Medial Tibial Stress Syndrome (MTSS)/Shin Splints

Michael Y. Yang, MD and Marc W. McKenna, MD Reviewed 06/2017

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Subject: Medial Tibial Stress Syndrome (MTSS)/Shin Splints

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  • The term medial tibial stress syndrome (MTSS) is currently preferred to “shin splints.” MTSS is aching pain along the inner edge of the tibial shaft that develops when the musculature and/or periosteum in the (lower) leg become irritated by repetitive activity. The condition is part of a continuum of stress-related injuries to the lower leg. MTSS does not encompass pain from ischemia (compartment syndrome) or stress fractures.

  • Tendonitis/periostitis of the medial soleus muscles, anterior tibialis, and posterior tibialis muscles

  • Synonyms: tibial stress reaction, anterior muscle syndrome, periostitis, perimyositis, soleus syndrome, shin splints



Common, can account for between 5% and 35% of novice-running injuries. Frequently occurs bilaterally 1

Pediatric Considerations

MTSS may account for up to 31% of all overuse injuries in high school athletes. 


  • Multifactorial anatomic and biomechanical factors

    • ▪ Overuse injuries causing or limited by
      • * Microtrauma from repetitive motion leading to periosteal inflammation
      • * Overpronation of the subtalar joint and tight gastrocnemius/soleus complex with increased eccentric loading of musculature inserting along the medial shin
      • * Interosseous membrane pain
      • * Periostitis
      • * Tears of collagen fibers
      • * Enthesopathy
    • ▪ Anatomic structures affected include:
      • * Flexor hallucis longus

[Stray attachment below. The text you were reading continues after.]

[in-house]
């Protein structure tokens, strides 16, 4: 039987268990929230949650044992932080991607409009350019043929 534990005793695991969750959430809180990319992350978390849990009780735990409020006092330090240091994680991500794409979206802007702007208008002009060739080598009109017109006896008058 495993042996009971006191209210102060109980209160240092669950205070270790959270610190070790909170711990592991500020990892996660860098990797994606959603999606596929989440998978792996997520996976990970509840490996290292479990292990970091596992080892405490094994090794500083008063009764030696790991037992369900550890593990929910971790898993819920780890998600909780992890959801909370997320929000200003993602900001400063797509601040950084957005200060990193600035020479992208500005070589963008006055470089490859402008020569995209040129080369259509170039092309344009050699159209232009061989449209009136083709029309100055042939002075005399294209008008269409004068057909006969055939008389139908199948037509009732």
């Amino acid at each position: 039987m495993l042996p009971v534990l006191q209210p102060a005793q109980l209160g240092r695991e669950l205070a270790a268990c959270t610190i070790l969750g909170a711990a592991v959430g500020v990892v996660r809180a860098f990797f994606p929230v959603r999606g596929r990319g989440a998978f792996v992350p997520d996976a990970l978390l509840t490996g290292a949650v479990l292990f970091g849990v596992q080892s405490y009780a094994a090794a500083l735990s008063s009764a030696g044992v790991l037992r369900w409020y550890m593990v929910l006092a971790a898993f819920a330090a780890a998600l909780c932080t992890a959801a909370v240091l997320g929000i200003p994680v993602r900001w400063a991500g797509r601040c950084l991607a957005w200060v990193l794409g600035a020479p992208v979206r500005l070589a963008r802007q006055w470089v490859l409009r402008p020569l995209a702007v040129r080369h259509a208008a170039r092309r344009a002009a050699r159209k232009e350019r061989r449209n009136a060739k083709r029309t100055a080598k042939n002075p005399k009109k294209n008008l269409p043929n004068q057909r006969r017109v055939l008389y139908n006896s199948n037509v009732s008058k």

• * Tibialis anterior
      • * Tibialis posterior
      • * Soleus
      • * Crural fascia
  • Pathogenesis: theorized to be due to persistent repetitive loading, which leads to inadequate bone remodeling and possible microfissures causing pain without evidence of fracture or ischemia


  • Intrinsic (personal) risk factors:

    • ▪ Greater ranges of internal and external (>65 degrees) hip rotation
    • ▪ Significant overpronation at the ankle
    • ▪ Imbalance of musculature of the ankle and foot (inversion/eversion misbalance)
    • ▪ Female gender
    • ▪ Lean calf girth
    • ▪ Femoral neck anteversion
    • ▪ Navicular drop
    • ▪ Genu varum
    • ▪ History of previous MTSS
  • External (environmental) risk factors

    • ▪ Lack of physical fitness
    • ▪ Inexperienced runners—particularly those with rapid increases in mileage and inadequate prior conditioning
    • ▪ Excessive overuse or distance running, particularly on hard or inclined (crowned) surfaces
    • ▪ Prior injury
    • ▪ Equipment (shoe) failure
  • Other risk factors

    • ▪ Elevated BMI
    • ▪ Lower bone mineral density
    • ▪ Tobacco use
  • Those typically affected by MTSS include:

    • ▪ Runners
    • ▪ Military personnel—common in recruit/boot camp
    • ▪ Gymnasts, soccer, and basketball players
    • ▪ Ballet dancers


  • Proper technique for guided calf stretching and lower extremity strength training

  • Rehabilitate prior injuries adequately.

  • Other recommendations

    • ▪ Gait analysis and retraining, particularly for overpronation
    • ▪ Orthotic footwear inserts


  • Rule out stress fracture and compartment syndrome.

  • Pes planus (flat feet)



  • Patients typically describe dull, sharp, or deep pain along the lower leg that is resolved with rest.